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Wild cats get life

post #1 of 2
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Wild cats get life
0:23 AM 12/29/03
Dee J. Hall Wisconsin State Journal

It started in 2001 with a handful of donated cages and kennels in Dr. Susan Krebsbach's garage in rural Oregon. Two and a half years later, it's no exaggeration to say that more than 500 animals owe their lives to Krebsbach's "crusade" to save and rehabilitate stray cats in Dane County. <

Krebsbach recalls the exact moment when she decided to save feral, or wild, cats. It was in June 2001, and Krebsbach, a veterinarian, was volunteering at the Dane County Humane Society. A stray cat and her five kittens were brought to the shelter. Because of their tender age, the kittens could become acclimated to people, but the mother was considered too wild for adoption. <

"I asked what would happen with the mom. They said, 'She'll be put down,' and I said, 'No!' " Krebsbach recalled. <

Alarmed by the number of cats being euthanized because they were deemed feral, or too skittish of people, the animal-behavior expert began working with such cats to make them more human-friendly. Out of those early efforts came the Dane County Friends of Ferals, a rescue group of roughly 40 volunteers that works closely with the Dane County Humane Society. <

Krebsbach is a high-energy refugee from the corporate world who made a career change in the early 1990s to become a veterinarian. She runs a pet-behavior consulting business called Creature Counseling out of the home she shares with her husband, Neil, and son, Spencer, 5. <

"I have a passion for animals," Krebsbach said, adding with a laugh, "My husband calls it a crusade." <

Until Krebsbach's group intervened, stray cats brought to the Dane County Humane Society who weren't retrieved by owners within seven days and who were deemed feral were "humanely euthanized," Executive Director Pam McCloud Smith said. <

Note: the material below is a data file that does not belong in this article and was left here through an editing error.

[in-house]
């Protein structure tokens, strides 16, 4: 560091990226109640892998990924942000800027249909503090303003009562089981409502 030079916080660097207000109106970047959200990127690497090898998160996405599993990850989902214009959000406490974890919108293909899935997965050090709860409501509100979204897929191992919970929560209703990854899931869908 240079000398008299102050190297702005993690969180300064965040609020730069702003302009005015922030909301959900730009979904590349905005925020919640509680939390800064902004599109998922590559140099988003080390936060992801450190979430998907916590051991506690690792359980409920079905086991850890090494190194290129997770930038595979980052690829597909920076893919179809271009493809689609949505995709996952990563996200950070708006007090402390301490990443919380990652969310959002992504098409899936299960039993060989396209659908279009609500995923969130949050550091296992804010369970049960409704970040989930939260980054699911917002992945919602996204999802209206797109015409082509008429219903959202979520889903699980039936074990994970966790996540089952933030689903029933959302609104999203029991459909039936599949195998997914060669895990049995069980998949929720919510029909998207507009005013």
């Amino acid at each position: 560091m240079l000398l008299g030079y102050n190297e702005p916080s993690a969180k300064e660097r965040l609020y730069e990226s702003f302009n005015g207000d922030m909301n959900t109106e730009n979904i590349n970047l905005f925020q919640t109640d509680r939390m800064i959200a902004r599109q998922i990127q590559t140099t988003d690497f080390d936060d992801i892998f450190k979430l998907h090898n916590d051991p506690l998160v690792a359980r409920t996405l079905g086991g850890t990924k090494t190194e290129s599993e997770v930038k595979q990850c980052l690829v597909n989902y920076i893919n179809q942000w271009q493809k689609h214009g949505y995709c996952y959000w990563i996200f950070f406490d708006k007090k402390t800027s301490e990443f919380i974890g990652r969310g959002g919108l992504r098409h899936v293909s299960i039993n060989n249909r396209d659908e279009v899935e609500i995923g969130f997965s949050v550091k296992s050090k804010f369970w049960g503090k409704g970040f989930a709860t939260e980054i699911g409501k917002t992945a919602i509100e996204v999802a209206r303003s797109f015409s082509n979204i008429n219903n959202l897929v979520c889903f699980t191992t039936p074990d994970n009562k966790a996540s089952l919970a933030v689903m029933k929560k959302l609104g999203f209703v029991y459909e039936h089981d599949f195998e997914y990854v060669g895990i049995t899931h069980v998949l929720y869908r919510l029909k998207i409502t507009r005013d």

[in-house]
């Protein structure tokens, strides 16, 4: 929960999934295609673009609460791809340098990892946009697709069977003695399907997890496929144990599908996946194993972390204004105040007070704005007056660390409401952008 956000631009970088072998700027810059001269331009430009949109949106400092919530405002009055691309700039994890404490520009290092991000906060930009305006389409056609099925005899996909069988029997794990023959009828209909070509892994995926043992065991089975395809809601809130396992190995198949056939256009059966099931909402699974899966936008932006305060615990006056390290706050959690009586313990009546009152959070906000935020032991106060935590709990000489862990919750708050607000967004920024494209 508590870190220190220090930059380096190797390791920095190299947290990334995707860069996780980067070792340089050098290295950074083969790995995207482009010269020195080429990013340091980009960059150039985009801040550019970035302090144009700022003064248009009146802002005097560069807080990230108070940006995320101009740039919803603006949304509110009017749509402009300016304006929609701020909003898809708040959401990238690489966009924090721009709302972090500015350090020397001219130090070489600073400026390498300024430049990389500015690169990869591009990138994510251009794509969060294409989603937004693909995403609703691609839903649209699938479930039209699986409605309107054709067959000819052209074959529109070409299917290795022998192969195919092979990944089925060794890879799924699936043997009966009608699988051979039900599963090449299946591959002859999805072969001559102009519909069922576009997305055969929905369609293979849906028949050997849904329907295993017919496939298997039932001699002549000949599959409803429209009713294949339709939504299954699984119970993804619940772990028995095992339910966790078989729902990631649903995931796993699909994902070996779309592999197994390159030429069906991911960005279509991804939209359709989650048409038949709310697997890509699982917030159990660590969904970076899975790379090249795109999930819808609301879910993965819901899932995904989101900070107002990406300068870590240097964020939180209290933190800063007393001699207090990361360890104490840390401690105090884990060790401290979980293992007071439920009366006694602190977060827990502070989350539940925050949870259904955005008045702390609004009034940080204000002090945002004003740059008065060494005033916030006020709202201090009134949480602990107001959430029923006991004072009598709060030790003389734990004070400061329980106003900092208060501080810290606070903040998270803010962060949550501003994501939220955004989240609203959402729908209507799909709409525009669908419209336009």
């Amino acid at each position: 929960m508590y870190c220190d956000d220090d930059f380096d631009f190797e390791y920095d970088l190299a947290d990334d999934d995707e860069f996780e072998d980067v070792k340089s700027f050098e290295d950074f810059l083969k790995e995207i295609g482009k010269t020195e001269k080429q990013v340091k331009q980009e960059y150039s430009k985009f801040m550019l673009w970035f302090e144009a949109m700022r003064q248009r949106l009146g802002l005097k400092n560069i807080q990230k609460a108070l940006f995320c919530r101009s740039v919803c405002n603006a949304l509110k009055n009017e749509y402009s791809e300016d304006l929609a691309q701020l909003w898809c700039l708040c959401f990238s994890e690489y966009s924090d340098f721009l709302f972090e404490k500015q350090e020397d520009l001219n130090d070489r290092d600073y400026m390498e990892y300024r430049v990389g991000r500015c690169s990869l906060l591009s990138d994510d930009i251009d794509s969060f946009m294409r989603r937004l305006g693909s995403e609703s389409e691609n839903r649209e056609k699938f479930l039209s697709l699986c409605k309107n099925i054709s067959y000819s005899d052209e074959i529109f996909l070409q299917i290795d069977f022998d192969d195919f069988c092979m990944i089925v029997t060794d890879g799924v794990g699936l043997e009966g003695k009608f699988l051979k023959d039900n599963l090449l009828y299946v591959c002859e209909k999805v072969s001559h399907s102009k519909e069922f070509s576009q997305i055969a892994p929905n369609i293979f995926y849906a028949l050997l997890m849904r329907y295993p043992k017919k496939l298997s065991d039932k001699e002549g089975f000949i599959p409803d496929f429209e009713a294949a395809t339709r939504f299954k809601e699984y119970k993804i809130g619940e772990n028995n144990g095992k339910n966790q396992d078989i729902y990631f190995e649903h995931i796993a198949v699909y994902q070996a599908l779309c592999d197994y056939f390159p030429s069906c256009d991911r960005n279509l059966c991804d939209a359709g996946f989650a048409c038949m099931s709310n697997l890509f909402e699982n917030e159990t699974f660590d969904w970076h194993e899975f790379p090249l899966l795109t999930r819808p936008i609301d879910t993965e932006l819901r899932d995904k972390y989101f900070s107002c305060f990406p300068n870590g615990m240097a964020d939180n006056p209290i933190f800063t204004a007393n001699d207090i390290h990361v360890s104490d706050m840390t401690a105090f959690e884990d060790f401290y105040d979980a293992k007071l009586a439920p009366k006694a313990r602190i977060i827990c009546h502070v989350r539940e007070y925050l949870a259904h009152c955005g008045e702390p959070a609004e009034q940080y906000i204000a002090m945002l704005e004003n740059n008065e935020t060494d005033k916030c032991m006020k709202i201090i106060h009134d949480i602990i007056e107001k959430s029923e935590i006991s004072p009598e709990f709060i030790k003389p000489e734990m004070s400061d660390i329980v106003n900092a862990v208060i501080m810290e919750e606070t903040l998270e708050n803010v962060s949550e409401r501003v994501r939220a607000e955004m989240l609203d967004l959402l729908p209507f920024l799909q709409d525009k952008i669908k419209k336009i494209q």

Friends of Ferals offers a second chance at life for such cats by sterilizing them, vaccinating them, treating them for diseases, getting them used to human contact and adopting them out to farmers and homeowners. By taking in cats once considered unadoptable, the group has helped ease crowding at the Humane Society shelter, which until this year was forced to euthanize cats for lack of space, McCloud Smith said. <

Spaying and neutering of the cats is paid for by a grant from Maddie's Fund, a California-based group that provides money to communities and organizations that sterilize stray pets. In fact, it was the Maddie's Fund grant that made Friends of Ferals possible, Krebsbach said, by providing thousands of dollars of funding each year. <

The grant, awarded to the Dane County Veterinary Medical Society, has allowed Friends of Ferals to sterilize 533 feral cats, said Krebsbach, vice president of the medical society. <

In 2002, Friends of Ferals moved from Krebsbach's garage to a converted horse stall in the small red barn on the grounds of the Humane Society, 5132 Voges Road. Inside the insulated stall are 22 cages with up to two cats in each. <

A radio plays constantly in the small area where the cats live until they're adopted. During their daily cage cleanings, the cats are allowed to scamper and climb about as volunteers pet and chat with them. After spending time in the barn, some cats live for a while in volunteers' homes for further socialization until they're adopted <